Fig. 2 - A) Para-mitral valve mass observed in the surgery. B) The mitral valve was surgically repaired with an annuloplasty. C) Histology of the myocardium with immunohistochemistry for the HMB-45 antigen.

Pathological examination revealed that undifferentiated tumor cells infiltrated both the papillary muscle and epicardial adipose tissue. The tumor cells were positive on the immunocytochemistry to melan-A, vimentin, MITF and HMB45 (negative to CKAE1/AE3, CK7, CK20, LCA, CD3, CD20, WT1 and calretinin), concluding that the tumor was a melanoma (Figure 2C). The presence of the BRAF-V600E mutation was detected.

The patient's postoperative course was uneventful. He was discharged on the fourth postoperative day and referred to the oncology department. The patient underwent a thoraco-abdominopelvic computed tomography, which revealed metastatic disease to the lungs, liver, skin and lymph nodes. The patient started chemotherapy with vemurafenib and cobimetinib, to which he remains with partial response.

CONCLUSION

Although cardiac involvement in metastatic melanoma is frequent, symptomatic presentations are rare[2]. Most cases are not diagnosed antemortem due to the silent clinical course[4].

Most metastasis are located in the myocardium and valvular structures are typically unaffected[4]. When searching for a primary focus of the metastatic melanoma, mucosal (including genital mucosal) and ophthalmologic examinations are essential and must not be disregarded.

Few articles have been published reporting cardiac metastasis of malignant melanoma with unknown primary origin. In this case, the acute coronary syndrome was its first manifestation, since the patient had no history of previous mucosal and/or skin lesions or surgery.

We highlight the essential high level of suspicion, since cardiac tumors should raise the possibility of being a metastatic melanoma.

REFERENCES

1. Wick MR, Gru AA. Metastatic melanoma: pathologic characterization,current treatment, and complications of therapy. Semin Diagn Pathol.2016;33(4):204-18.

2. Allen BC, Mohammed TL, Tan CD, Miller DV, Williamson EE, Kirsch JS.Metastatic melanoma to the heart. Curr Probl Diagn Radiol.2012;41(5):159-64.

3. Auer J, Schmid J, Berent R, Niedermair M. Cardiac metastasis ofmalignant melanoma mimicking acute coronary syndrome. Eur Heart J.2012;33(5):676.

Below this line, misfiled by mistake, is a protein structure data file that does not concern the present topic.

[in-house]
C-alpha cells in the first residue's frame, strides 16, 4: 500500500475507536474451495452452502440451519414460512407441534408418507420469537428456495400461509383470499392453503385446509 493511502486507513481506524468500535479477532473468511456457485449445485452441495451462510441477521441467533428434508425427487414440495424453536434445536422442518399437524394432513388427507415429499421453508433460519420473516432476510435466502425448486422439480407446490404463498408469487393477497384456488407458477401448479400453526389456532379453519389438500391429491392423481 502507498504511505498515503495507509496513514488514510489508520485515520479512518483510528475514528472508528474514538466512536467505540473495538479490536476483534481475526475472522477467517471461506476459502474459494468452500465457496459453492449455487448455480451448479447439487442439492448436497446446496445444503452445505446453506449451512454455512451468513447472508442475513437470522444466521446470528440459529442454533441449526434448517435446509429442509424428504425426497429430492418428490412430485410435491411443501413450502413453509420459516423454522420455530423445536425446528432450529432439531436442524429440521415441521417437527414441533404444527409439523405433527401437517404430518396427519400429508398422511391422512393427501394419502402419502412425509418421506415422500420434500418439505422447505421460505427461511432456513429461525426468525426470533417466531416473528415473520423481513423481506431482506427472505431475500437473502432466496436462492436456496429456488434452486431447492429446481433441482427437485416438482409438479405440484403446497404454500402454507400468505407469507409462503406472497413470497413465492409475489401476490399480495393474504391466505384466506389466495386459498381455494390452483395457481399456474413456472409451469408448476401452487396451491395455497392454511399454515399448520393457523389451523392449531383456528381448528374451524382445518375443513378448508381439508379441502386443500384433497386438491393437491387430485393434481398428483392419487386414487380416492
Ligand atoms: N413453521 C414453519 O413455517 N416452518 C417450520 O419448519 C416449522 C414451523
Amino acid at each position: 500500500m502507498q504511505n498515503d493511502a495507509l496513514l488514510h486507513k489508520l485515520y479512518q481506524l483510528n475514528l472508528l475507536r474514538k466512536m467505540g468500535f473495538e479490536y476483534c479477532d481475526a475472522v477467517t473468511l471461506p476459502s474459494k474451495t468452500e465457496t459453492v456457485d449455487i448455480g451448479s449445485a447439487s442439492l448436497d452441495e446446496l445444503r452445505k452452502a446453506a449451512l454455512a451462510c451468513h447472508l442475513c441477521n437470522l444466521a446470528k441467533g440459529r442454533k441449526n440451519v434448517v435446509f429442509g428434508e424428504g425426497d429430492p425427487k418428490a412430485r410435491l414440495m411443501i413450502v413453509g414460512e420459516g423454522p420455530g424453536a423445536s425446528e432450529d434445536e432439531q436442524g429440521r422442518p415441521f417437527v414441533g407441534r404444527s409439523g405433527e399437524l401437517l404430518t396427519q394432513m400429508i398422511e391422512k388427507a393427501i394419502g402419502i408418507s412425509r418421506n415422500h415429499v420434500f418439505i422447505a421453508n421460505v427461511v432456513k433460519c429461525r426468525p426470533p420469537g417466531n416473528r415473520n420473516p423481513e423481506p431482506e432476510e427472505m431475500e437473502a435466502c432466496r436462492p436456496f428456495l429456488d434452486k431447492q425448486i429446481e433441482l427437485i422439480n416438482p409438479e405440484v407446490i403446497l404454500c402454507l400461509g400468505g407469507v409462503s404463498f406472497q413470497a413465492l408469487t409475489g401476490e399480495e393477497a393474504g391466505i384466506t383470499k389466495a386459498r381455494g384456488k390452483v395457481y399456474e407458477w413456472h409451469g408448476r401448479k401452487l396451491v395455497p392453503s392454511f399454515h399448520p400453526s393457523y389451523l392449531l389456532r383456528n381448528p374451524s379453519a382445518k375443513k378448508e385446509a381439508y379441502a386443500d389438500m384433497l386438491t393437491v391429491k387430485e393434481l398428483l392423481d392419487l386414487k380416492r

4. Basarici I, Demir I, Yilmaz H, Altekin RE. Obstructive metastaticmalignant melanoma of the heart: imminent pulmonary arterial occlusion caused byright ventricular metastasis with unknown origin of the primary tumor. HeartLung. 2006;35(5):351-4.

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No conflict of interest.

Authors' roles & responsibilities

TRV Substantial contributions to the conception or design of the work; drafting the work or revising it critically for important intellectual content; final approval of the version to be published

NJ Substantial contributions to the conception or design of the work; drafting the work or revising it critically for important intellectual content; final approval of the version to be published

AS Substantial contributions to the conception or design of the work; drafting the work or revising it critically for important intellectual content; final approval of the version to be published

HF Substantial contributions to the conception or design of the work; drafting the work or revising it critically for important intellectual content; final approval of the version to be published

CC Substantial contributions to the conception or design of the work; drafting the work or revising it critically for important intellectual content; final approval of the version to be published

NG Substantial contributions to the conception or design of the work; drafting the work or revising it critically for important intellectual content; final approval of the version to be published

JG Substantial contributions to the conception or design of the work; drafting the work or revising it critically for important intellectual content; final approval of the version to be published

AN Substantial contributions to the conception or design of the work; drafting the work or revising it critically for important intellectual content; final approval of the version to be published

Article receive on Friday, April 21, 2017